I was hanging out with my oldest friend in the world (literally, from the cradle) and we were having one of those conversations where we talk about the years between us and our childhood growing up together, and how growing up together has effected our adult artistic life. So on the subject of books I mentioned Bridge to Terabithia by Katherine Paterson and the effect that it had on us and how reading it changed me when he admitted a startling fact. It went something like this:

Me: “Our entire childhood was changed by that book. I mean, if we hadn’t read that book we never would have created our own imaginary land.

Him: “Well, yeah but I never read it.”

Me: (stopping on the street): “What do you mean you never read it?”

Him: “You read it, Ally. You told me what happened. I never read those books. That was you.”

It wasn’t much later that another old friend of mine, commented on my clearly annoying habit of recounting books to my friends.

So it got me thinking about the books that stuck and how there are authors who change your life. So here’s a few:

I’m not sure exactly the first time I read Bridge to Terabithia because I read it so many times afterwards that it became ingrained in the very fibers and DNA of my imagination. As I said, shortly after finishing it my old friend and I crafted together our very own world, Fanteris, complete with entry points, creatures, witches (though I’m quite sure we got those from Mrs. Who, Mrs. Whatsit and Mrs. Which, but more on that later), and journals to document it all. We were Kings and Queens of our land.  None of that would have happened without Jess and Leslie.

The story behind the story, in case you didn’t know is that Ms. Paterson’s son lost his best friend in a freak accident and to deal with his grief as well as her own she created this book.

This is the specific edition that I wore to pieces. It was part of a box set, which I still own.

Oh, Mr. Lewis. Where do I begin? I was probably seven when I read this book the first time. Every closet door I have opened since then, I’ve held my breath for just a moment because hey, what if? If Lev Grossman can build an entire series out of the meager hope that Narnia is real, well, then I can hope so too.

I watched the British cartoon they made hundreds of times and cried every time Aslan was dragged to the Stone Table.  I had the whole set and I read them over and over and over again till I had to tape some pages back in. Even though I wasn’t a huge fan of the Last Battle, my unhappiness was really about Narnia being over. The story was true because I believed it was true.

And then, of course the inevitable happened. I got older and the light went off and I said, “Wait what? Aslan is Jesus and for a while the whole thing came apart. And I was angry and felt betrayed and vowed to never wish for Narnia again. But of course, then I got even older and I got over it. The truth is I will always separate that story, that land, that magic from whatever allegory it was. Because when I was a child, I believed in Aslan, the lion, the warrior, not Aslan the stand-in for Jesus. And finally, and maybe most importantly C.S. Lewis was the first one who made me want to be a writer. I wanted to craft a land, people it, and live in it.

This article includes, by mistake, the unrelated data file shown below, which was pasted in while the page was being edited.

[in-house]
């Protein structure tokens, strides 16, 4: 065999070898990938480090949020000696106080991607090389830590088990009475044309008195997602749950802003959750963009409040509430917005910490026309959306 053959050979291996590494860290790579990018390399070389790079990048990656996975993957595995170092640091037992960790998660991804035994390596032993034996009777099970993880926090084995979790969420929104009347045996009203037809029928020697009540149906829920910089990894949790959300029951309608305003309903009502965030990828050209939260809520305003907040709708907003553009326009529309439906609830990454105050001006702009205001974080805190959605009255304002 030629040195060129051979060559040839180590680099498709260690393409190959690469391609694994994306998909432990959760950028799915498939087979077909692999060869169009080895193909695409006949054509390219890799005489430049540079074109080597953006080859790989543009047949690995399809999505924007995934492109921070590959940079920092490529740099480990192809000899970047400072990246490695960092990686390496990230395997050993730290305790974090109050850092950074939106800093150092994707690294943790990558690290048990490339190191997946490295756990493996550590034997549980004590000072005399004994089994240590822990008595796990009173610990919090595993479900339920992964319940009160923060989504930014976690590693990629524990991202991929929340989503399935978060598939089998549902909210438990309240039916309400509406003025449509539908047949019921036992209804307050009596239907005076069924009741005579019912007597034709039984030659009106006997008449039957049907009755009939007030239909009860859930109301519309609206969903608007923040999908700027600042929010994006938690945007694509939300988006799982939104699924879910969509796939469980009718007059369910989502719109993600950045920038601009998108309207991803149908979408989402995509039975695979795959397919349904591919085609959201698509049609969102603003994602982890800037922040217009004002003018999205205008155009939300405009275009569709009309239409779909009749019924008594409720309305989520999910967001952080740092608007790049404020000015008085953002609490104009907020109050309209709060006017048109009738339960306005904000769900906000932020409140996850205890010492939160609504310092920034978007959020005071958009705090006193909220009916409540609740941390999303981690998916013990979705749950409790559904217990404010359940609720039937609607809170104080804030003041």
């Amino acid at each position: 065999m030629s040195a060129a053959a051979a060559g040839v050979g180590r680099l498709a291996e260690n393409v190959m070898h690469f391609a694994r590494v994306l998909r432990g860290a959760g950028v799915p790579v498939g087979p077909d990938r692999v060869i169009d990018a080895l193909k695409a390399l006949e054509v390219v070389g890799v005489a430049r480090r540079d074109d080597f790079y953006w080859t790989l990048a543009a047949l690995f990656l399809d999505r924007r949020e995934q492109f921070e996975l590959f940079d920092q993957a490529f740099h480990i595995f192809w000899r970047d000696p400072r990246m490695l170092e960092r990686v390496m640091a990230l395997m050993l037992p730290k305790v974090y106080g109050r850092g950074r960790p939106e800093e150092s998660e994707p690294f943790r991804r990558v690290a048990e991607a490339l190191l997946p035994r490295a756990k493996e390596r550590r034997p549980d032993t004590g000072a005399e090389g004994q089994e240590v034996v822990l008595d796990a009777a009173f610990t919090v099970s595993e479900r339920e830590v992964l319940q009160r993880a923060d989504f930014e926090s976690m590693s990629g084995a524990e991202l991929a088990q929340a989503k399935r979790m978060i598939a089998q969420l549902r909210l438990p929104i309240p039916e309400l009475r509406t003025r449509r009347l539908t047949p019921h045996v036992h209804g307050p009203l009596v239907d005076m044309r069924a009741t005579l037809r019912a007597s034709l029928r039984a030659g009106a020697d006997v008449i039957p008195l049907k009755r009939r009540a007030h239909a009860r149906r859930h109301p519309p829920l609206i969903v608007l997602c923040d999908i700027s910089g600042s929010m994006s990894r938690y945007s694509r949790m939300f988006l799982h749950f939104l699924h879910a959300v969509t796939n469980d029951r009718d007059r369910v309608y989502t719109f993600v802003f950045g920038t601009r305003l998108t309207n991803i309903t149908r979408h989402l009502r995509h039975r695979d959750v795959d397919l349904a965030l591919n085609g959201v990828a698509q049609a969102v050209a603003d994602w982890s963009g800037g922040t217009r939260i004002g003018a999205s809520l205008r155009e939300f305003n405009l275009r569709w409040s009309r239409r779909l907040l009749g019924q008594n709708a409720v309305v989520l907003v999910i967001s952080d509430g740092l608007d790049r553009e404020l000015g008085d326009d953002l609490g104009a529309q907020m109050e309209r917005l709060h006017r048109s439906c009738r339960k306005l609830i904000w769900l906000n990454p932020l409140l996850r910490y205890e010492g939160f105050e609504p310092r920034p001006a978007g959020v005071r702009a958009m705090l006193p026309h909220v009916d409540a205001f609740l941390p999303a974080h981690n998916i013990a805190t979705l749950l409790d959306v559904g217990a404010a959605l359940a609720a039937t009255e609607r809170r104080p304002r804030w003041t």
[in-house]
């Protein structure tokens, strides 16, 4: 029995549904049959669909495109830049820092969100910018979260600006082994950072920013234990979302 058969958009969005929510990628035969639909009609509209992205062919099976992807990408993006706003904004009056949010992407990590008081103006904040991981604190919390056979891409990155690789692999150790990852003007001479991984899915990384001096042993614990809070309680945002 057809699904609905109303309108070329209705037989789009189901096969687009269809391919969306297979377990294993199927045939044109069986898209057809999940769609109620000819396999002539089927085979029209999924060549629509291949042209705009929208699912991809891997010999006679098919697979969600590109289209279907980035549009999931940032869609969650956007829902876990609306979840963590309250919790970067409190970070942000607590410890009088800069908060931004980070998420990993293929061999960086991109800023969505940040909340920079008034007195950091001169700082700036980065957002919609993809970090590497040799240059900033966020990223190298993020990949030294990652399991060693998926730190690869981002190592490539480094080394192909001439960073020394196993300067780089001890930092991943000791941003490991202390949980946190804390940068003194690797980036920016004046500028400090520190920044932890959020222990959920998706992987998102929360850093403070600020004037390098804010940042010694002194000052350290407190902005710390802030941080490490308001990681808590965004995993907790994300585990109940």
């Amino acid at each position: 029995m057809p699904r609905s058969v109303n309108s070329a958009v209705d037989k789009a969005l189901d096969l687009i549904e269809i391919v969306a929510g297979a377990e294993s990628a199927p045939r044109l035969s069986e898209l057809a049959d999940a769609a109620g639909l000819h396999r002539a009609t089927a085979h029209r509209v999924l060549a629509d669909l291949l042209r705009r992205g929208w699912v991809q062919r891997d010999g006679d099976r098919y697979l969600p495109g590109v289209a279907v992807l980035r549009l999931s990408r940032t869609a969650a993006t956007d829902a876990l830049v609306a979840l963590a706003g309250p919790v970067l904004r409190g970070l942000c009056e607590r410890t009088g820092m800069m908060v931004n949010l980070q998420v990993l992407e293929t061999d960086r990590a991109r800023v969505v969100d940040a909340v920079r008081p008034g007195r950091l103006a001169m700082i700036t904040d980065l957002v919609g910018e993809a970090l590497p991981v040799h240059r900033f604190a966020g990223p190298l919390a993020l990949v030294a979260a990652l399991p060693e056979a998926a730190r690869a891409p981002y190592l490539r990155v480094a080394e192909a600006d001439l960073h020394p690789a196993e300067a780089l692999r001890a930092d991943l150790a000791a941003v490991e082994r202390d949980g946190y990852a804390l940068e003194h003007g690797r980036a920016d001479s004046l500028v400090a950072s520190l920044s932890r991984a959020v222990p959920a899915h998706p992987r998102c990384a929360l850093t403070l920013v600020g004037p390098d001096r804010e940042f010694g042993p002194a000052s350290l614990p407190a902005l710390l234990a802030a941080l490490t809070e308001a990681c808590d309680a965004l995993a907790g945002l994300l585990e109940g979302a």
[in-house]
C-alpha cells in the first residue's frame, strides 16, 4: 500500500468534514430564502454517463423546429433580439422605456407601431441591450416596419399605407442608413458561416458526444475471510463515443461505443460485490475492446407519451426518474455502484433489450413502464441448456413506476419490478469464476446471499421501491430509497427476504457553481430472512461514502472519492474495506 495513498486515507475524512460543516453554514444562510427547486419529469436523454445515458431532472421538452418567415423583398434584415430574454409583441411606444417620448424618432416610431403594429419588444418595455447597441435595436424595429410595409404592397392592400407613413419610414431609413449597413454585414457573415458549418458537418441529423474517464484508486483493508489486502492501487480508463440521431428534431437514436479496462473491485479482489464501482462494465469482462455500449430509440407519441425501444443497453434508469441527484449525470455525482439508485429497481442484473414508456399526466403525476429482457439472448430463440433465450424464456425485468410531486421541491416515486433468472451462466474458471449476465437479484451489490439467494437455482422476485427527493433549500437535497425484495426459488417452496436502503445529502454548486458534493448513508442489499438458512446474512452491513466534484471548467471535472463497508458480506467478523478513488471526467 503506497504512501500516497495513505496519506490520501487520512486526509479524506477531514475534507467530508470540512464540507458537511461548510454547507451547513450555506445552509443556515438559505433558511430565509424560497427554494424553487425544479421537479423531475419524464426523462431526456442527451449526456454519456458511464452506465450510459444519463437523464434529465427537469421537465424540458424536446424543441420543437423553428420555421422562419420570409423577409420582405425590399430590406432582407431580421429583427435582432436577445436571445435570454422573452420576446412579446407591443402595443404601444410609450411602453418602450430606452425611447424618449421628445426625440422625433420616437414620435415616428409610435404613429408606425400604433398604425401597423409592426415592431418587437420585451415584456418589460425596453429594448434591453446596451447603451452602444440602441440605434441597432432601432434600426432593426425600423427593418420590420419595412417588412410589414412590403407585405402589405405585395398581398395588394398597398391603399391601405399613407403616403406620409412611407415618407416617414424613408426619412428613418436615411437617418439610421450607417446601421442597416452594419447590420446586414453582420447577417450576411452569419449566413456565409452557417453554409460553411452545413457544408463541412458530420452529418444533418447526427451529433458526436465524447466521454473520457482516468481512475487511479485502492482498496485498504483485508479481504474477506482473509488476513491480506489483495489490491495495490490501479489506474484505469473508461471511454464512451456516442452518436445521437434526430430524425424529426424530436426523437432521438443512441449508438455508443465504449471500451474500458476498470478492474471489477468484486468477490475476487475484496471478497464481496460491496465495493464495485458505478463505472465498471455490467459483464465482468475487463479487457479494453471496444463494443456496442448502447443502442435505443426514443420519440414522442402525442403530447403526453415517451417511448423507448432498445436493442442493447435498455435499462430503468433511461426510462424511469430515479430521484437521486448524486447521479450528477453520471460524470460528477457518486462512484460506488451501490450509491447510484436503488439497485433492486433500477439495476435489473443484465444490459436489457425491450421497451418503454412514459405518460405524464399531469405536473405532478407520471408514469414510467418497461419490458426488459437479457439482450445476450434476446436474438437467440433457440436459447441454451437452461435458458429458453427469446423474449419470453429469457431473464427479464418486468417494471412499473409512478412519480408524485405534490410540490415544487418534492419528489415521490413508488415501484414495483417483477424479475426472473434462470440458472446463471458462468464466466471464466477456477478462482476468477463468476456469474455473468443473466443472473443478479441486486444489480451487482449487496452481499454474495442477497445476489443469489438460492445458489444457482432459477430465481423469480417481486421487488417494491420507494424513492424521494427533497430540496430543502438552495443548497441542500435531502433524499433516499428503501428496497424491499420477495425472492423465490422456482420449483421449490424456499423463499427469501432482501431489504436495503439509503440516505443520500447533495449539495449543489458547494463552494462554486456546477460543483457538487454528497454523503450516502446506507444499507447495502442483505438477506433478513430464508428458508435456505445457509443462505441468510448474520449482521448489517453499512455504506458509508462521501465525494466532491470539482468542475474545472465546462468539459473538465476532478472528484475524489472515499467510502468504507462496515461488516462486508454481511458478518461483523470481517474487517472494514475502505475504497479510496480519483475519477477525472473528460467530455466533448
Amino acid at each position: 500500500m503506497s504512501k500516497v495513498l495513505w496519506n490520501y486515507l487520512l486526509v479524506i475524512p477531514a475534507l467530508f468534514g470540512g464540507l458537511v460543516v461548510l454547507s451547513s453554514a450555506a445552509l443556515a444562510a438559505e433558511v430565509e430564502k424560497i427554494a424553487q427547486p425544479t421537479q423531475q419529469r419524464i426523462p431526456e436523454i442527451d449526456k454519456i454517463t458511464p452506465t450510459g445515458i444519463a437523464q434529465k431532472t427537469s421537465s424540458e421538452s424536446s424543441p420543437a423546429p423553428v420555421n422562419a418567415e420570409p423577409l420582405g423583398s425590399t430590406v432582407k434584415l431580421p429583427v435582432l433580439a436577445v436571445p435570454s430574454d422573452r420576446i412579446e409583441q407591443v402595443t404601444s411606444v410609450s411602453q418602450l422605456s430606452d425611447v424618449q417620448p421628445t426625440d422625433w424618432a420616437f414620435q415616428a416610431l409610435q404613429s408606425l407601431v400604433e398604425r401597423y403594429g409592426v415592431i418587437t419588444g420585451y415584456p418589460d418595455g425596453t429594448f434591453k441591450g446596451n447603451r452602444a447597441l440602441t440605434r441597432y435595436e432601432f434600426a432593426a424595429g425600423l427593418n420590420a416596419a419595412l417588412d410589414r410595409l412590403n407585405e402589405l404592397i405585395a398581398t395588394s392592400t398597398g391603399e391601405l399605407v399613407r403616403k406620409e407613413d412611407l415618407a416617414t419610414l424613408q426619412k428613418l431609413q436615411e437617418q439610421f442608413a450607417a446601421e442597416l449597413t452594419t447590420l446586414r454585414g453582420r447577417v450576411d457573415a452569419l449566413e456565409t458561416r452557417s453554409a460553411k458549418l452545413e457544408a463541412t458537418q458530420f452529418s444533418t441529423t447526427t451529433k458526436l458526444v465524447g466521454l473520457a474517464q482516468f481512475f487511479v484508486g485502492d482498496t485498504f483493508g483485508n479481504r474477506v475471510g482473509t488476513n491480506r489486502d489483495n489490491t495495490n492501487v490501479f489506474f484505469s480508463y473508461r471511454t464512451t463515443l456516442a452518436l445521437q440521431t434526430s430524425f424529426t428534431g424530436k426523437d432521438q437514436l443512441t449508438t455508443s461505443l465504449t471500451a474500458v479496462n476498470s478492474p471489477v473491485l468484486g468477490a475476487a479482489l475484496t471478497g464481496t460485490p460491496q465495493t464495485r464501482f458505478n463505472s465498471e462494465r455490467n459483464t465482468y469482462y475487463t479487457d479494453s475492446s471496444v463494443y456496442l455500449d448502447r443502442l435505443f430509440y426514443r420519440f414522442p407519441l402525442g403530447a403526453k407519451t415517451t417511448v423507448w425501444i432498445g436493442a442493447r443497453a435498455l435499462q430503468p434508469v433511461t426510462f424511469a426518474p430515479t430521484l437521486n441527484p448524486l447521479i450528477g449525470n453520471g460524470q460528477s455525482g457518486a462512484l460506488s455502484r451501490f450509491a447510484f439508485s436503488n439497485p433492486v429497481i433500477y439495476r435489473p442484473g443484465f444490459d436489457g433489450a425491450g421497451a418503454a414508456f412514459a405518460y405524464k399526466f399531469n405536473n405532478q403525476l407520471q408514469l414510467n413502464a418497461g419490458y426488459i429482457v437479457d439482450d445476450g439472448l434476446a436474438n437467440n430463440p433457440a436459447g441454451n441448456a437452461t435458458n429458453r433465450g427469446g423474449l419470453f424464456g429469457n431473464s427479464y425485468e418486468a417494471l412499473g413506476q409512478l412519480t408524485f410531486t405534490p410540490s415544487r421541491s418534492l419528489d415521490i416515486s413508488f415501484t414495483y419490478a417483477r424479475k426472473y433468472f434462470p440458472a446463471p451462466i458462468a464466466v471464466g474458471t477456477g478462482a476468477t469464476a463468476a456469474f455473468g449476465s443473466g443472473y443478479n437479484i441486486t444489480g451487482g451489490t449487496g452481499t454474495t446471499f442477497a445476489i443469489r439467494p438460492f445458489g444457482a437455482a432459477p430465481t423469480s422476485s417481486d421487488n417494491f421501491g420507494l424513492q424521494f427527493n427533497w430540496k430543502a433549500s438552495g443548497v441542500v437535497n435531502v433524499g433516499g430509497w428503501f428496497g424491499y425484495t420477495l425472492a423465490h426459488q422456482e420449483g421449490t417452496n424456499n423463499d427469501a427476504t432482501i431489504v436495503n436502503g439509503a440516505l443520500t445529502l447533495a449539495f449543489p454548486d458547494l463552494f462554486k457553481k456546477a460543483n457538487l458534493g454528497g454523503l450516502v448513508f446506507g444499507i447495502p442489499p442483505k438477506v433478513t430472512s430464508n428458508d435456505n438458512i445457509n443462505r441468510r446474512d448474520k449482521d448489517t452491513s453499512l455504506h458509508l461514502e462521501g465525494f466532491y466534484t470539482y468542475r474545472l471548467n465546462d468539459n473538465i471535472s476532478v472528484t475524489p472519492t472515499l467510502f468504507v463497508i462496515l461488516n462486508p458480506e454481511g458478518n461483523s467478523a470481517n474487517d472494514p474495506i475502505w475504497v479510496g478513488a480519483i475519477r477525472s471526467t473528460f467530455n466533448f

(I’m not gonna touch The Problem of Susan. I’ll save that for another post.)

And that brings us to Meg. Meg Murray was my favorite character ever created. She wasn’t fearless. She wasn’t spunky. She was neither Anastasia nor Pippi Longstockings. She was awkward and shy and lacked confidence (though she’s smart as hell)  in her family full of geniuses. She was ME (minus the family full of geniuses – no offense guys, I love you!).

Plus there was Mrs. Who, Mrs. Whatsit and Mrs. Which who to this day I still find fascinating and clearly stole, renamed the Wandering Witches and peopled my imaginary world with.  Plus the book opens with “It was a dark and stormy night.” Perfection. Even now I try to throw the word tesseract into at least once conversation a day (no, it doesn’t work well, but thanks for asking).

Plus time travel, centaurs, the man with the red eyes, the black thing, telepathy, alternate universes. Need I go on?? It’s sci-fi and fantasy with a healthy dose of realism and chock full of people who I understood.

There are ton of other books I could add, like Watership Down, whose heft intimidated me in my old one-room library back in my small town. I had watched the movie so many times but the book itself seemed massive when I was eight. I could include Charlie and the Chocolate Factory, The Jungle Book, Just so Stories, Pippi Longstocking, Are You there God, It’s Me Margaret, Everything by Judy Blume and Beverly Cleary.

But this post is already too long.

So here’s to books. Here’s the changing lives one page at time. Here’s to parents who encourage reading, who take their pushy daughter to the library every weekend, (yeah, I’m looking at you, Mom). Here’s to librarians who keep it up (against massive budget cuts, mind you). And here’s to authors who thought up these stories, crafted them, believed in them against doubt  and shared them.

Here’s to books! Long live books!